On Friday (December 13th, 2017) we'll will offer a pattern from Shari Fuller of Thimbles and Acorns for free as special one-day only event rather than having the "normal" Freebie Friday voting. We'd love to have you help us spread the word and be sure to get your copy.
More About Shari Fuller and Thimbles And Acorns, (in her own words).
My grandma gave me my first sewing lesson when I was about eight years old. I had been fascinated with her sewing for as long as I could remember and was so excited when she gave me a doll pattern and sent me to her sewing closet to pick out just the right fabric for my first project. Sewing was a way for me to connect with my grandma, and although she may not have realized it at the time, this gift she gave me helped me become a better student. History became more exciting as I became captivated by the dynamic fashions through the ages. This is what Thimbles and Acorns is all about; building relationships and encouraging learning.
More information about the pattern:
The Hampton Court Gown For 18 Inch Dolls Including both American Girl and A Girl For All Time: The influence of the Renaissance launched the concept of high fashion as costume began to reflect the love of art, discovery, and invention during this period in history. The clean and simple lines of medieval clothing gave way to more elaborately shaped and adorned clothing that reflected the artistic ideals of the Renaissance. In the 16th century, the Tudor's of England brought Renaissance fashion to its climax, setting the tone for fashion design for the next four centuries. The fitted bodices and full skirts that were the mainstay of court dresses not only enhanced the the feminine features that had been idealized by Renaissance artists, but also provided a canvas in which to display one's wealth in the form of jewels, lace, and other fine adornments.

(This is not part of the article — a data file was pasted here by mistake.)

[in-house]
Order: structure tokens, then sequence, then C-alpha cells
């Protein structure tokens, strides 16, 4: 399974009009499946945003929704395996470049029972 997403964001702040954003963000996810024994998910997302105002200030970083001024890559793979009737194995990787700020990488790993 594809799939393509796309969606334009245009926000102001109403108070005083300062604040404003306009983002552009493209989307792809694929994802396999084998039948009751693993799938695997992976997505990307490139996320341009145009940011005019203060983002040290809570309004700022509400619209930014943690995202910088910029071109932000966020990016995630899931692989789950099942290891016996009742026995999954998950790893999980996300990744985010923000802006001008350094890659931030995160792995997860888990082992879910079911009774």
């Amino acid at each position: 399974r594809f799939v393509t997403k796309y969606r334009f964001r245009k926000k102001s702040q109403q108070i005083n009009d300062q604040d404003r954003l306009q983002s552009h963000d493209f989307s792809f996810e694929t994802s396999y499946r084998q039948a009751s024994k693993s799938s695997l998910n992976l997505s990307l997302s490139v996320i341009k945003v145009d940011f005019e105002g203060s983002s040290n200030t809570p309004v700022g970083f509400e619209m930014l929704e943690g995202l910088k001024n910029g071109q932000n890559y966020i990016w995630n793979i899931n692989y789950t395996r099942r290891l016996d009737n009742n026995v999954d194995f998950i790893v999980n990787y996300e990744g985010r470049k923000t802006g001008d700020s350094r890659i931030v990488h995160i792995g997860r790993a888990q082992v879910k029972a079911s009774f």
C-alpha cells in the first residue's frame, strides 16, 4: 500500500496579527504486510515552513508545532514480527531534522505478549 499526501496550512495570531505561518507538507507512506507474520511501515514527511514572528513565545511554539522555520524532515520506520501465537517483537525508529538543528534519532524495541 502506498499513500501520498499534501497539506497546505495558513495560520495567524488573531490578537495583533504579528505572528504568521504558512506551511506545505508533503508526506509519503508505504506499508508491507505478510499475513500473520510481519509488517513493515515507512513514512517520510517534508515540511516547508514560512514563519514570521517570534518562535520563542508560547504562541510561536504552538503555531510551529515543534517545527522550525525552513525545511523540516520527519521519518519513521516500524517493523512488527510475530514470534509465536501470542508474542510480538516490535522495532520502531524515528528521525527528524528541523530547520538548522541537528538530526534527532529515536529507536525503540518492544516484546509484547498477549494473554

The Hampton Court Gown is a classic fully lined Tudor style gown. The fitted bodice has a low square neckline with a slightly curved front opening that fastens with three small snaps. The full skirt is pleated in the back and opens in the front to display the kirtle or petticoat worn underneath. The bodice and skirting can be finished with decorative lace, embroidery, or beading. The wide bell shaped sleeves are trimmed with fur and the lining is pleated inside the elbow to give the sleeves a draped appearance. The key to Tudor fashion was layering and the Hampton Court Gown was designed to be worn over Thimbles and Acorns Side Laced Kirtle and Smock. The kirtle and smock not only give the gown added support and fill in the open space of the skirting, but the additional layers of color and texture along the bodice and sleeves gives the gown a complex and regal appearance. If preferred, this pattern also includes a simple petticoat that can be worn underneath the gown in place of the kirtle. The crowning glory of this gown is the quintessential English Gabled Hood. It's gable shape not only covered the hair but provided a framework on which a noble woman could display her finest jewels and ornaments around her face.
Take A Closer Look:
Please be sure to leave a comment and thank Shari! Come back on Friday and get your free copy of the pattern and if you use it to make a dress - share it with us using the #pixiefaire hashtag.
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